India offered Saturday to hold a ‘sustained dialogue’ with Kashmiris and look at scaling back security forces in the occupied Kashmir to quell a deadly wave of anti-India unrest.
The offer was part of an eight-point formula proposed by Home Minister P. Chidamabaram after he led an all-party mission to occupied Kashmir, shaken by protests almost daily since June.
“The government of India will appoint a group of interlocutors under an eminent person to begin the process of a sustained dialogue including political groups, (and) youth bodies,” Chidambaram told reporters in New Delhi.
He did not disclose the make-up of the dialogue group.
The announcement marked the first major initiative by the Congress-led government to defuse tensions in IoK where 107 civilians have died in clashes between stone-pelting demonstrators and security forces since June.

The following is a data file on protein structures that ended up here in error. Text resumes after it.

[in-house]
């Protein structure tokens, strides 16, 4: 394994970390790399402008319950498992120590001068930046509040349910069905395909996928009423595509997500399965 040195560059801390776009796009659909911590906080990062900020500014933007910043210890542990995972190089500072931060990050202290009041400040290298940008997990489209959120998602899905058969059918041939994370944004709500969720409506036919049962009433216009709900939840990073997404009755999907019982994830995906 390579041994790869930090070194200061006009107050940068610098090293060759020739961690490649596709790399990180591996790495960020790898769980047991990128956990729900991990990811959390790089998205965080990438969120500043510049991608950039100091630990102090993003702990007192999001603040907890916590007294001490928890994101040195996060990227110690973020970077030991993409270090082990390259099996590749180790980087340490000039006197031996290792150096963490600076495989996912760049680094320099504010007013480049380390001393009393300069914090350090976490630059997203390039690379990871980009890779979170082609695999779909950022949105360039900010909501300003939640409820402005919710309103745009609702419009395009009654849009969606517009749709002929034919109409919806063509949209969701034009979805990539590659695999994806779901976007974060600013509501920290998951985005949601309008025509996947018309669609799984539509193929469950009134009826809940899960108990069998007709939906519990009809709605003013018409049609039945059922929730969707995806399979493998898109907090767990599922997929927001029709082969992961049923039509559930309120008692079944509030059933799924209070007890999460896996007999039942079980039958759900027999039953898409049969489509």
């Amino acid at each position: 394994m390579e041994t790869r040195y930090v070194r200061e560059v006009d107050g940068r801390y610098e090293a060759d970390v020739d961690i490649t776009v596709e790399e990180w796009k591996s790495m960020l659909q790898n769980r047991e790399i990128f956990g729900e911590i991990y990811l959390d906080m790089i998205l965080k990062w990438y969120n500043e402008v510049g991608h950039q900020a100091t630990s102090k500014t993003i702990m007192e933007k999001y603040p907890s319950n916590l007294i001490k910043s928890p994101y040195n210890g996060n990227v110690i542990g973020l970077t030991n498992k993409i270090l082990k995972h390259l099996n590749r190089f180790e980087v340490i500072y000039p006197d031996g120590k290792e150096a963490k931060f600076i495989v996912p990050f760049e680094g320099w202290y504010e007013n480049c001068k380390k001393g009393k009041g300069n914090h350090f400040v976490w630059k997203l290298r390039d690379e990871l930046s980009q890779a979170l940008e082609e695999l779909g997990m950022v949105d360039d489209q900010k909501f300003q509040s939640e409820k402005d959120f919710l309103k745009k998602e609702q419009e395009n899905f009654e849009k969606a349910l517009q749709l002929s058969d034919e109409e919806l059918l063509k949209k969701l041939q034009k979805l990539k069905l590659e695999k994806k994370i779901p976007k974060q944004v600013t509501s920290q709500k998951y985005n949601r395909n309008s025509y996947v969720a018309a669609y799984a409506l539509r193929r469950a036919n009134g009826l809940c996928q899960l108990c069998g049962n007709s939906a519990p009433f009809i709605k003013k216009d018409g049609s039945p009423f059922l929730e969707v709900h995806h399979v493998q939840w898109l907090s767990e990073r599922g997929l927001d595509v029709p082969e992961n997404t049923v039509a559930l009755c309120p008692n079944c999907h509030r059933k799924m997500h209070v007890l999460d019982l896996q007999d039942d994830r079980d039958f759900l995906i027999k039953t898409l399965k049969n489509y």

Most of the civilians, many of them teenagers, have died in live fire from police and paramilitary troops, while others have been hit by tear-gas shells or rubber bullets.
Chidambaram said the state government would be told to immediately free all students and youths arrested for pelting stones at security forces.
He said authorities will also look at reducing the deployment of security forces in the heavily militarised Kashmir valley, especially in occupied Srinagar.
In particular, Chidambaram said, officials will review the large number of security checkpoints in Kashmir that are deeply resented by the local population.
“We think these steps should address the concerns of different sections of Jammu and Kashmir, including (those of) the protesters,” said Chidambaram.